Of Arwings and Star Foxes
Can Nintendo’s anthropomorphic wingmen make a comeback? Sure they can. The question is who will make it possible.
What the hell happened to Star Fox? Despite Nintendo being famous for developing and publishing high quality games, the Star Fox series has taken a nosedive. I loved both Star Fox on the SNES, its unreleased sequel for the same system and Star Fox 64, one of the best Nintendo 64 games ever.
Don’t know what Star Fox is? I will give you a refresher: Star Fox is Nintendo’s on-rail space shooter series that had a great SNES debut, a fantastic N64 sequel, and then crashed and burned due to various reasons (developers out of their league and/or mind that are not in-house Nintendo developers). Command was the last we saw of the series, and boy was that one hell of a game! If you ever needed a game with a fan fiction quality plot and horrible touch screen controls for the DS, then look it up! That, however, was 2006; now the Star Fox series seems like that grumpy old man no one wants to pay attention to.
Do. A. Barrel. Roll. There, I said it. Never found that meme funny, ever.
Come this July, the 3DS will receive a remake of Star Fox 64 with some extra bells and whistles. Not that it's a bad thing; I love Star Fox 64. And though it's not new, it does make you wonder if Miyamoto wanted a real sequel to happen. Despite being the creator of Mario and Zelda, Star Fox had this unexplainable charm I didn’t find in these other creations. While there are wacky moments in both Mario and Zelda, Star Fox was a series that took it up a notch and flew with it (pun intended). If he can’t convince an EAD team to develop the next Star Fox, what is he to do? That answer is simple: see if an outside developer will handle the development duties. Though as we’ve seen with Assualt and Command, that isn’t always a good idea.
There are two would-be developers that could take the reins of our favorite space opera furries and do it justice: the master of action games and Sin & Punishment developer Treasure is one option; another is Platinum Games, formed from former Clover employees Atsushi Inaba, Hideki Kamiya and Shinji Mikami.
Why Platinum? While Star Fox may seem quite out there for them (despite the fact they made a monochrome slice-and-dice brawler, a game about a witch with living hair and a guy wearing a robot suit performing ice rink like techniques with flair), Hideki Kamiya has stated he loved Star Fox 64 so much that he wanted Nintendo execs to come over to his development studio and hold guns to them and force them to make it in statements he made over Twitter.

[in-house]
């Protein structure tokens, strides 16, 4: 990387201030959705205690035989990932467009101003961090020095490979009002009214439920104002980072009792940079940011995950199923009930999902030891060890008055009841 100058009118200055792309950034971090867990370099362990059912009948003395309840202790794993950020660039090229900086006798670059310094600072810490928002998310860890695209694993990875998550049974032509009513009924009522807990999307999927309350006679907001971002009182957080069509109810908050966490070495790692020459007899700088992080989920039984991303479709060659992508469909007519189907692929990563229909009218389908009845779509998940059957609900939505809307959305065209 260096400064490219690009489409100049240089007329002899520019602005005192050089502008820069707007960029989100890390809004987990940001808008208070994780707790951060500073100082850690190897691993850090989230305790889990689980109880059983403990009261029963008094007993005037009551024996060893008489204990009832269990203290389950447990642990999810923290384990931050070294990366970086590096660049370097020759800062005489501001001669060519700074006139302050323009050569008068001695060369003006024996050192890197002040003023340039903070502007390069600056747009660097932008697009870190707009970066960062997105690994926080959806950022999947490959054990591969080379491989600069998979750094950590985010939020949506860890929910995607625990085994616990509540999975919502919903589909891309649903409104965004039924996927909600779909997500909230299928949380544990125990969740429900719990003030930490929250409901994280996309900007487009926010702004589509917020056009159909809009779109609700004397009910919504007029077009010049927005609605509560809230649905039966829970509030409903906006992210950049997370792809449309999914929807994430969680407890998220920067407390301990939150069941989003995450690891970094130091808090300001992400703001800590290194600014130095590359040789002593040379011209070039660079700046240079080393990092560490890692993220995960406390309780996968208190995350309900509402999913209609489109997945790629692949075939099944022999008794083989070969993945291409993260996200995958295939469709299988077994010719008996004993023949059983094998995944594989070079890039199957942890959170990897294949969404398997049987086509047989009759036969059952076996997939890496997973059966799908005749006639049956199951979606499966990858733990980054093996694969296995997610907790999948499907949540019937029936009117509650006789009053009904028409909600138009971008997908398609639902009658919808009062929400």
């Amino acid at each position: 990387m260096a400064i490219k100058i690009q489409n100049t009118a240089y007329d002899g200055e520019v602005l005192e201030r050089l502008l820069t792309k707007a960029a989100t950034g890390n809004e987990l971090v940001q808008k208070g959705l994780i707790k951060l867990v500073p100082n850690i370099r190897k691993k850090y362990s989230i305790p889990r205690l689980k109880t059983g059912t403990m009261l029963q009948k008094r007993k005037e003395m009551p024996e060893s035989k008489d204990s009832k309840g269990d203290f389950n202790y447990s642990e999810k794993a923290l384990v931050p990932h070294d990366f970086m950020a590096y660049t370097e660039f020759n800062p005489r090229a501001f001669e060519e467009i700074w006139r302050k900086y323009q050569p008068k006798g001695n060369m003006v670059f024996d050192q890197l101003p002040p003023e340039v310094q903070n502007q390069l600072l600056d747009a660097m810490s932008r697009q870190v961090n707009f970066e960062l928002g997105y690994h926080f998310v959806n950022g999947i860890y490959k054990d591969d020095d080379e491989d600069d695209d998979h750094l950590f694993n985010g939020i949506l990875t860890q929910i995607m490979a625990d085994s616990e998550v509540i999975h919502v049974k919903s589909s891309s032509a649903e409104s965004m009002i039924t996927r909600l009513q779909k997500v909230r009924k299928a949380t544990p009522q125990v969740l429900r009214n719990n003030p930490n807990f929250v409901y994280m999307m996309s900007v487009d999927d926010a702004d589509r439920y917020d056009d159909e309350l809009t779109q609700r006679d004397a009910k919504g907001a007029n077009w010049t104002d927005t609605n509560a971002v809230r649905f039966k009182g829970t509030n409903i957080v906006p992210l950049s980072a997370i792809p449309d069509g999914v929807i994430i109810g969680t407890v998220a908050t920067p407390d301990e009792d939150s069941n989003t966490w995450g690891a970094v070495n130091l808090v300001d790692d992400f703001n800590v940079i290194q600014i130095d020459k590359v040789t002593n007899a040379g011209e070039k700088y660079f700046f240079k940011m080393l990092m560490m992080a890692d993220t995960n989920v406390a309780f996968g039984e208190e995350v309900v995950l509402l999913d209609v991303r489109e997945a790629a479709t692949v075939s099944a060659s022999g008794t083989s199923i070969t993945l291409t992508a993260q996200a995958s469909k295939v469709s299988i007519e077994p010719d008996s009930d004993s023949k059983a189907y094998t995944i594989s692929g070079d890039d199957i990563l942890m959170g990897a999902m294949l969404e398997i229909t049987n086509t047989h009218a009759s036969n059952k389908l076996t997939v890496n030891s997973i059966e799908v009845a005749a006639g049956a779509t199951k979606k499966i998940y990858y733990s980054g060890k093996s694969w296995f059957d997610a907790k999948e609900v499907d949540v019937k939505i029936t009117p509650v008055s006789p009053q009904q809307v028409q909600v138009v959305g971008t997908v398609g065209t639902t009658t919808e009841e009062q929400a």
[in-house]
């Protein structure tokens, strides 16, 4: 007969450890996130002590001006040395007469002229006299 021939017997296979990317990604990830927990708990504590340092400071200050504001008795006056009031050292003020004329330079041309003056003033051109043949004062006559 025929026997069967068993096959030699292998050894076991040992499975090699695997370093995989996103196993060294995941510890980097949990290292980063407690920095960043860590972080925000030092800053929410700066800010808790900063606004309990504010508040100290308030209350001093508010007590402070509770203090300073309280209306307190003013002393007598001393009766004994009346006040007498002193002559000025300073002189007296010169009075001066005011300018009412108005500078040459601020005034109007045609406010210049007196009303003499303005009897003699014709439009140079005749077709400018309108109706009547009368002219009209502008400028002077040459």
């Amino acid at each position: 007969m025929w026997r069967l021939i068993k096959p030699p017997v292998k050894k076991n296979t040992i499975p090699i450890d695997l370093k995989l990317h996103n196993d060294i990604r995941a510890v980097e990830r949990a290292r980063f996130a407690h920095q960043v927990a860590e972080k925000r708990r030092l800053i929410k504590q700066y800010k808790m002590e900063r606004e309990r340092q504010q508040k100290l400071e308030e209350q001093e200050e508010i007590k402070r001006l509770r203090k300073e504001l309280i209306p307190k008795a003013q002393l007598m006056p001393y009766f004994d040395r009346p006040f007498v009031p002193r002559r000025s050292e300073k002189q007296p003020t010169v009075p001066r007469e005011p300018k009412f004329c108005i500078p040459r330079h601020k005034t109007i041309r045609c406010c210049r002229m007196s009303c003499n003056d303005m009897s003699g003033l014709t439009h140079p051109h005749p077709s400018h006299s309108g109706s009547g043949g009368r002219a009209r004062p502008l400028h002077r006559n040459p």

Director of Okami, Bayonetta and developer violence.
Was Kamiya getting a little ahead of himself with saying that? Probably, but after he made this Twitter comment in early 2010, he hasn’t said anything since regarding Star Fox. One of his other Twitter comments involved F-Zero, another series that hasn’t seen a new console entry since 2003’s F-Zero GX. Unfortunately, most of Kamiya’s comments are in Japanese.
Could Kamiya handle Star Fox? It’s possible; we’re talking about the director who made Resident Evil 2, Okami, Devil May Cry 1, Viewtiful Joe and Bayonetta. Kamiya’s directorial resume is quite impressive, and the games he directed are filled with style and substance. If anything else, a new Star Fox game after Star Fox 64 3D could certainly use those qualities. Nintendo making a partnership with Platinum would also benefit both of them: Platinum’s staff, while they were at Capcom during the Gamecube generation, were behind some terrific games that managed to outdo Nintendo’s own entries. Also, making a game with an easily identifiable Nintendo IP would give Platinum a lot of money from sales, not to mention a nice developer budget. Why say this, you ask? Has any of Platinum’s HD games sold over two million copies so far? Combining the sales of all their games would probably come close, but here’s a challenge: see if they approach the sales of Super Mario Galaxy 1.
However, like I said previously, Kamiya and Platinum are not the only developers that could help Fox McCloud gain his stardom back. Treasure, another studio whose name is well-known for their work on Genesis classics Gunstar Heroes, Dynamite Headdy, and Alien Solider, including working with Nintendo on Sin & Punishment 1 & 2, are considered the king of action and shooting games. Sin & Punishment 2 was the closest we ever got to having a Star Fox game on the Wii.
Replace Isa/Kachi with an Arwing and bam! Star Fox.
And that caption above is serious; the two playable characters were like Arwings, but they were human(?) beings with a hoverboard/jet pack. Something was always happening throughout Sin & Punishment 2’s levels, and that something was always shooting at you. Sound familiar? Another big plus is that Wiimote/Nunchuck option, which is the best way to play the game and the button layout works wonders. Can a WiiMote/Nunchuck style work for Star Fox though? The answer is “no”. The Wiimote only has two major buttons: A and B. Mapping moves like the Barrel Roll to Z would work out fine, but what about Nova Bombs? Boost and Brake? Mapping those buttons to the WiiMote d-pad would be uncomfortable at best. Classic controller support would be the only viable option.
From what impressions have been given on Star Fox 64 3D, the 3DS’ ability to display 3D graphics without glasses (something which I have become a fan of) could end up being Star Fox 64 3D’s greatest asset. Adding a layer of depth can help the player judge distances between obstacles, something which I found to be very helpful in Pilotwings Resort. Let’s also not forget the rumored Project Café; a Star Fox game in HD graphics? Cool. I just hope it will play well if it even exists.
With Star Fox 64 3D set for July, hopefully brisk sales will allow a new Star Fox to become a reality. Better save up for that pre-order…